The Mothers by Brit Bennett

It was such a treat to return to the revelatory writing of Brit Bennett with this one – I read The Vanishing Half first but this one was earlier, her debut. The two novels definitely feel like they come from the same hand; The Vanishing Half spanned generations, while this one covers only two decades or so, but still feels expansive, because of the narrative voice (more on that in a minute), and both zoom out to accommodate cross-country travels, so that their scope is large. Both deal with a defined but largish cast of characters and decidedly big issues. In under 300 pages, The Mothers gives the impression of being about capital-L Life in a way that is powerful and well done.

The narrative perspective in this novel is unusual. For good chunks of the text it feels like close third-person, meaning the pronouns are ‘she’ and ‘he’ but the reader has intimate knowledge of the thoughts and feelings of the character highlighted at any given time. But occasionally we get a first person plural perspective: the pronoun ‘we,’ which is rare in fiction. Much is said of the rarity of the second person (‘you’), but I think we see more of that than we do ‘we.’ It made me think immediately of “Appalachian Swan Song,” the opening short story in Jon Corcoran’s collection The Rope Swing, which I love and have taught twice now. In Corcoran’s story, the ‘we’ is not quite defined; my students and I discuss it and feel that it’s the townspeople, or the town itself, the community, in some way. It’s a story very much about place, and the town or some representative(s) of it get to speak. In The Mothers, the ‘we’ gets better defined, although not right at first. ‘We’ are the Mothers of the Upper Room Chapel in Oceanside, California, where the story is most solidly set. These Mothers are the church’s elder women, and they offer nosiness, wisdom, and a long view; they are a Greek chorus of sorts. I really appreciate the effect.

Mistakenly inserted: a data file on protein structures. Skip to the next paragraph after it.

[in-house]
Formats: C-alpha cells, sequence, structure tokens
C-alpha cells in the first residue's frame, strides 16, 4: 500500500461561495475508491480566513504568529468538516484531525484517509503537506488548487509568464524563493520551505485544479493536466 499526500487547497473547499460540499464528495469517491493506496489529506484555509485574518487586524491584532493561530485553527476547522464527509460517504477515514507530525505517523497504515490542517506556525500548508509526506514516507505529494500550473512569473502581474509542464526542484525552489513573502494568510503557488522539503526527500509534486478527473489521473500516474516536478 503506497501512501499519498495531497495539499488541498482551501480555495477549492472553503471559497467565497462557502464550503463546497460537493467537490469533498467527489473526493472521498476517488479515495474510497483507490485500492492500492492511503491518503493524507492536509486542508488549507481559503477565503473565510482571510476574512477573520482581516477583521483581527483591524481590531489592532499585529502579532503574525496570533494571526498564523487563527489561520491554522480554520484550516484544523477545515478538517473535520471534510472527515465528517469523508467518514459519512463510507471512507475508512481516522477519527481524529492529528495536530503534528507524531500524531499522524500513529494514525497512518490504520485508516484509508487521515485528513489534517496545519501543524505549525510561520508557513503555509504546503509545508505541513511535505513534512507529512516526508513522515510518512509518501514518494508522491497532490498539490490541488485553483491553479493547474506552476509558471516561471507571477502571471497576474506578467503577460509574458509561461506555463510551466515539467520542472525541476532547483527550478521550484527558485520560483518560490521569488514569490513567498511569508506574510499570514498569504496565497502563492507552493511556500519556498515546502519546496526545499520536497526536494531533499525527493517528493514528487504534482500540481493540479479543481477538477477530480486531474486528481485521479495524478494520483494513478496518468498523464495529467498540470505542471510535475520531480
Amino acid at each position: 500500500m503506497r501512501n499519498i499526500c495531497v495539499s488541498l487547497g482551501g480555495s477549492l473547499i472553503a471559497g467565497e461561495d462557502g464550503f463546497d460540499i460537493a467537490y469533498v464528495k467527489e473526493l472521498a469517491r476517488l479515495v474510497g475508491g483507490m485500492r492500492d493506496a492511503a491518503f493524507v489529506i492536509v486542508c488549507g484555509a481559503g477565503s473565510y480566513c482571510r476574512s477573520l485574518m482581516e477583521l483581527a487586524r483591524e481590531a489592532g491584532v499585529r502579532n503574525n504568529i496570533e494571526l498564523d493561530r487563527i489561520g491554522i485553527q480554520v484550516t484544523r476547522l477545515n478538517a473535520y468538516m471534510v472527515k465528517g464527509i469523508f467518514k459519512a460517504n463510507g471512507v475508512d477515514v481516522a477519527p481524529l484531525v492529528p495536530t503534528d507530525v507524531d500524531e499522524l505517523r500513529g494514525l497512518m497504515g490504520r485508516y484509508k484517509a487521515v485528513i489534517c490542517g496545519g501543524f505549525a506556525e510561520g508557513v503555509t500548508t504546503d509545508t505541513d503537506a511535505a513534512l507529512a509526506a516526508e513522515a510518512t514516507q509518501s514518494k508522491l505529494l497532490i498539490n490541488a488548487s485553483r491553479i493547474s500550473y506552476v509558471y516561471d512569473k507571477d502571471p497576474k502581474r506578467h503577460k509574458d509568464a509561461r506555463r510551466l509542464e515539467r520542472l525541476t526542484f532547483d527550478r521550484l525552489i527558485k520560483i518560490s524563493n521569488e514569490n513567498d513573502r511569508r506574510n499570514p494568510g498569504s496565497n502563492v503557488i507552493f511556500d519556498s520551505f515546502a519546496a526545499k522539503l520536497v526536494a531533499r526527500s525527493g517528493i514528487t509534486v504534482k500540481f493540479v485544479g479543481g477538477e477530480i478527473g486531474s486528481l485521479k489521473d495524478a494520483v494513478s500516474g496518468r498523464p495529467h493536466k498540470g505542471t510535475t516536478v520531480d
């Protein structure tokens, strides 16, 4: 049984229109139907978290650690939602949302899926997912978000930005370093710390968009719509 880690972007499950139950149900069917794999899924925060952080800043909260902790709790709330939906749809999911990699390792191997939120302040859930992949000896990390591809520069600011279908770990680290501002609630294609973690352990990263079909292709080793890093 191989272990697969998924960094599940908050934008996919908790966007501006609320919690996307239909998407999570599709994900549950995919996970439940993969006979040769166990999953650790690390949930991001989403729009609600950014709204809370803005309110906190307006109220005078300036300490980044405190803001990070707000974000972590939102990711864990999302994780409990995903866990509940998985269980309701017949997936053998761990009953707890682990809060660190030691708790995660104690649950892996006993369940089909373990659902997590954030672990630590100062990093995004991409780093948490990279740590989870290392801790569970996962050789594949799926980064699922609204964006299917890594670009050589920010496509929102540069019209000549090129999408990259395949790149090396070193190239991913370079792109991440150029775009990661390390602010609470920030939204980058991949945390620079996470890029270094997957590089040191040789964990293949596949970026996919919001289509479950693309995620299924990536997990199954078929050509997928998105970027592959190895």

I love the different ways the title works, too. These Mothers who tell the story are an obvious reference point; the book is about motherhood in many other ways, too. Our chief protagonist is Nadia Turner, who we meet at 17, when her mother has just killed herself in rather spectacular fashion (gunshot to the head). She has gotten pregnant with the help of the pastor’s son Luke (that’s the pastor of Upper Room), and had an abortion just before going off to college in Michigan. The couple’s relationship, such as it was, did not survive the abortion, but each remains caught up in the other without knowing it’s mutual. That same fateful summer, Nadia becomes friends with a girl her age named Aubrey. Aubrey is also motherless but by different means: she lives with her older sister, because their mother was guilty of some severe mistreatment (trying to avoid spoilers here). The girls understand early that motherlessness is part of their bond. “Aubrey wondered if they were the only ones who felt they didn’t know their mothers. Maybe mothers were inherently vast and unknowable.” Nadia’s choice not to become a mother at 17 will affect her life, and Luke’s, and Aubrey’s, for years to come. Nadia wonders about her mother’s choice to keep her own accidental teenaged pregnancy. Imagining a world in which she, Nadia, hadn’t been born, and her mother hadn’t turned to suicide: “Where her life ended, her mother’s life began.” You see the layers of significance around “the mothers.”

The novel mostly follows Nadia, but we get to spend time with Aubrey and Luke as well. The community that surrounds them, in Oceanside and at Upper Room, are of secondary importance. It’s a story about family ties and secrets (“After a secret’s been told, everyone becomes a prophet”) and obviously motherhood but much more besides. Race is a background issue – these characters are Black but that’s a simple fact and not The Point of the book. The quietly reset default in that is one I value and I’m trying to mix a little more of it into my reading.

This is a writer I’ll follow anywhere. I hope there are many more to come.


Rating: 9 crab bites.

2 Responses

  1. I heard about this one on a podcast recently and it really intrigued me – glad to hear it was such a success!

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